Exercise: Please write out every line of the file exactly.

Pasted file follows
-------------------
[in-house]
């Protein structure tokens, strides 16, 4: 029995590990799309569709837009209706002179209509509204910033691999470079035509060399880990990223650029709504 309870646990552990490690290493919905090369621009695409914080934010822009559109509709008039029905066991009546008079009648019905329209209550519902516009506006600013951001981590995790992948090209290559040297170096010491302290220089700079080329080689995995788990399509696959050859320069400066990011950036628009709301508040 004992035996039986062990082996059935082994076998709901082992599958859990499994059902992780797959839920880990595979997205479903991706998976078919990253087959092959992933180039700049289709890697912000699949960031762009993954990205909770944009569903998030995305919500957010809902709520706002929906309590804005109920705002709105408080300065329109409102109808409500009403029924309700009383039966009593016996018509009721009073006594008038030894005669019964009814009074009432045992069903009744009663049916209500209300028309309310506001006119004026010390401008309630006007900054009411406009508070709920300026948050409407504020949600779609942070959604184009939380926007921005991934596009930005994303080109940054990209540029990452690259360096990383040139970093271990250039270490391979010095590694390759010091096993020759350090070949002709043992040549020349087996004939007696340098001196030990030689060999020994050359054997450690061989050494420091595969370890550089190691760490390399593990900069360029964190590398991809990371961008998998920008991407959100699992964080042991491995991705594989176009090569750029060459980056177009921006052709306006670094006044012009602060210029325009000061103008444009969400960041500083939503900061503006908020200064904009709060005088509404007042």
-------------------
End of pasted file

[in-house]
């Protein structure tokens, strides 16, 4: 029995590990799309569709837009209706002179209509509204910033691999470079035509060399880990990223650029709504 309870646990552990490690290493919905090369621009695409914080934010822009559109509709008039029905066991009546008079009648019905329209209550519902516009506006600013951001981590995790992948090209290559040297170096010491302290220089700079080329080689995995788990399509696959050859320069400066990011950036628009709301508040 004992035996039986062990082996059935082994076998709901082992599958859990499994059902992780797959839920880990595979997205479903991706998976078919990253087959092959992933180039700049289709890697912000699949960031762009993954990205909770944009569903998030995305919500957010809902709520706002929906309590804005109920705002709105408080300065329109409102109808409500009403029924309700009383039966009593016996018509009721009073006594008038030894005669019964009814009074009432045992069903009744009663049916209500209300028309309310506001006119004026010390401008309630006007900054009411406009508070709920300026948050409407504020949600779609942070959604184009939380926007921005991934596009930005994303080109940054990209540029990452690259360096990383040139970093271990250039270490391979010095590694390759010091096993020759350090070949002709043992040549020349087996004939007696340098001196030990030689060999020994050359054997450690061989050494420091595969370890550089190691760490390399593990900069360029964190590398991809990371961008998998920008991407959100699992964080042991491995991705594989176009090569750029060459980056177009921006052709306006670094006044012009602060210029325009000061103008444009969400960041500083939503900061503006908020200064904009709060005088509404007042």